New Student, New Mom

October 20, 2009 at 3:24 pm 2 comments

About a week ago, I got an email in my inbox alerting me to the fact that I was going to have a new student in oine of my 10th grade classes. “Tara,” I learned, didn’t attend 9th grade. She hasn’t been in school since 8th grade, and we had no academic information about her.

My private reaction was less than enthusiastic. She’d make my third new student in a week. The first was a drop-out whose parents re-enrolled him. (He still hasn’t shown up.) The second was a transfer from out of state with dismal grades, and he didn’t exactly come in ready to impress. And now I had a girl who hadn’t been in school for a year, who was a total academic unknown. I figured she had probably been home-schooled, and wondered what that would mean for her – some around here are extraordinarily conservative and sheltered, while others are very nonconformist and progressive.

Tara walked in to class the next day flanked by two of my sweetest, funniest guys – really good kids, if not the best students in the world. It was clear they’d taken her under their wings, and I was relieved. Not only did that bode well for her, but it indicated to me that she probably had a decent attitude. These boys wouldn’t have taken to her if she didn’t. She was petite, with reddish hair and the general uniform of the adolescent Emo-Punk Lite – hoodie with a dark all-over print, screenprinted t-shirt, jeans, colorful sneakers. I greeted her, she introduced herself to me with a slight lisp and a smile, and I got her situated for her first day of class. (One of the boys tells her that I’m the nicest teacher in the school. I hope I don’t blush.) I’d guess that Tara’s on the younger end of my students – probably fifteen.

At the end of class she came up to me to clarify something, and I asked where she’s from (not acknowledging that I know she wasn’t in school before). She told me that she’s from Washington, and that she had been living with her mom, but her mom decided that she “couldn’t handle her” anymore. Not, I’m afraid, an uncommon story. So Tara’s mom sent her and the baby here, to live with Tara’s dad.

The word baby highlighted itself in the speech bubble over her head.

As she continued on about her living situation, I realized that for the first time, I had a mommy in one of my classes. I asked her about the baby, and learned that he’d been born six weeks early and was now two months old – meaning that she should have just given birth the week before, had things progressed to term. Looking at her again, I realized that she was carrying baby weight around her waist.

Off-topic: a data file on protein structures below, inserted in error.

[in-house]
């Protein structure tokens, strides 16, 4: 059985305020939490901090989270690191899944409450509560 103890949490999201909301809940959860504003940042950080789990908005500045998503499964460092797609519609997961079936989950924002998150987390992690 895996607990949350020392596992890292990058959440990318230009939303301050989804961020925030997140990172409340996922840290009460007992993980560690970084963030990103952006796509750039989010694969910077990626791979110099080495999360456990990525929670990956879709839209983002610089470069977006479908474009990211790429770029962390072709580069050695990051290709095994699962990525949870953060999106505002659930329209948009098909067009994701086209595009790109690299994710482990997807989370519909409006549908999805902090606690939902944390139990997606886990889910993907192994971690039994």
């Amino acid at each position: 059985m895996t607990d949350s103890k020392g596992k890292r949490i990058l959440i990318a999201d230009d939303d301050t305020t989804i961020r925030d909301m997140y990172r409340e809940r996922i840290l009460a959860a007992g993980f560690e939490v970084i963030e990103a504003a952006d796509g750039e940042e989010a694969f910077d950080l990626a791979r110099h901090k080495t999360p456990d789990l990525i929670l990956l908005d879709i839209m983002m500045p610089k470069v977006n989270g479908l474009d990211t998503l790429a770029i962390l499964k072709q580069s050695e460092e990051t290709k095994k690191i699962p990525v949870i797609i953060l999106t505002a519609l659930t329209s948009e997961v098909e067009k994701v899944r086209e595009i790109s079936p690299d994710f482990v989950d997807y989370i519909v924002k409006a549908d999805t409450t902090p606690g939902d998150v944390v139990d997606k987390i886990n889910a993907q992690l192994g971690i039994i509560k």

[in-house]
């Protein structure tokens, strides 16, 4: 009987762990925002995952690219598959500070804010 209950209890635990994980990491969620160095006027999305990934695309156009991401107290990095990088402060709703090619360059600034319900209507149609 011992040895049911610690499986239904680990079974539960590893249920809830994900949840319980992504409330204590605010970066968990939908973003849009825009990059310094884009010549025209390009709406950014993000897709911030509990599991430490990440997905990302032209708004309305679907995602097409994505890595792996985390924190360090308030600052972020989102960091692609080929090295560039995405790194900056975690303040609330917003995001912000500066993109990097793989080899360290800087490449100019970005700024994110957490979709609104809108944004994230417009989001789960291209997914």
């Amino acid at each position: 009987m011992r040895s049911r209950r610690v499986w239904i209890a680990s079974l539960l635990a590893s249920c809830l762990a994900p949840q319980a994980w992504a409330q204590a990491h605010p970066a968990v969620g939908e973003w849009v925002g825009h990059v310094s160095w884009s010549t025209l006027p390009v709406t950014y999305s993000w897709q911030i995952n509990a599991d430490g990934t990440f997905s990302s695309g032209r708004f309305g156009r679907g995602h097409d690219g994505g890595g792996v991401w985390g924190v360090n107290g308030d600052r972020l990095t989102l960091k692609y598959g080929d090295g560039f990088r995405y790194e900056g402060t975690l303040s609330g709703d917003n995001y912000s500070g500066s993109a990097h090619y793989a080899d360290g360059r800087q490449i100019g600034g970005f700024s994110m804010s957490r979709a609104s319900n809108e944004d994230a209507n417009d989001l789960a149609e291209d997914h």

No wonder she wasn’t in school last year, or at least for the second semester. Here, and many other places, there are schools that help kids out when they get into that sort of situation. Maybe where she was, there was no such option. Maybe she just took the opportunity to drop out and try to reconcile this new development in her life…

Today, all of Tara’s demographic information had been put into the system, so I was able to get a tiny bit more information from her. She’s not fifteen; she’s seventeen – almost eighteen. I don’t know how she ended up not being school between eighth grade and eighteen, but a picture paints itself. A struggling student – and for all her very good intentions, she has been struggling – can’t pass, so she drops out and… what? Works at McDonalds? Finds a boyfriend, at any rate, or someone who will get her into trouble and then drop out of her life.

I’ve never taught a mom before. She looks like a child, acts like a child. And yet she’s lived through this mystery, is living a life so radically different than the other children around her…

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Entry filed under: STUDENTS, TALES FROM SCHOOL.

Last Dance at Homecoming Multitasking Much?

2 Comments Add your own

  • 1. Stixen  |  October 21, 2009 at 6:51 pm

    but teaching her like all the other kids will help restore some normalcy to what’s left of her childhood.

    Reply
  • 2. Mrs. Bees  |  October 21, 2009 at 6:53 pm

    How else would I teach her? Every kid has his or her own special set of circumstances. I’ll differentiate for Tara the same as I will for all the rest of my students… it’s just an odd sensation. One of the milestones of teaching, I think – encountering teen pregnancy.

    Reply

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The Bee’s Knees

This is the teaching journal of a student first-year second-year THIRD-YEAR (!!!) English teacher. I am writing this blog as a reflection for myself, a way to keep friends and family updated, and a sharing-ground between other educators online. I love comments!

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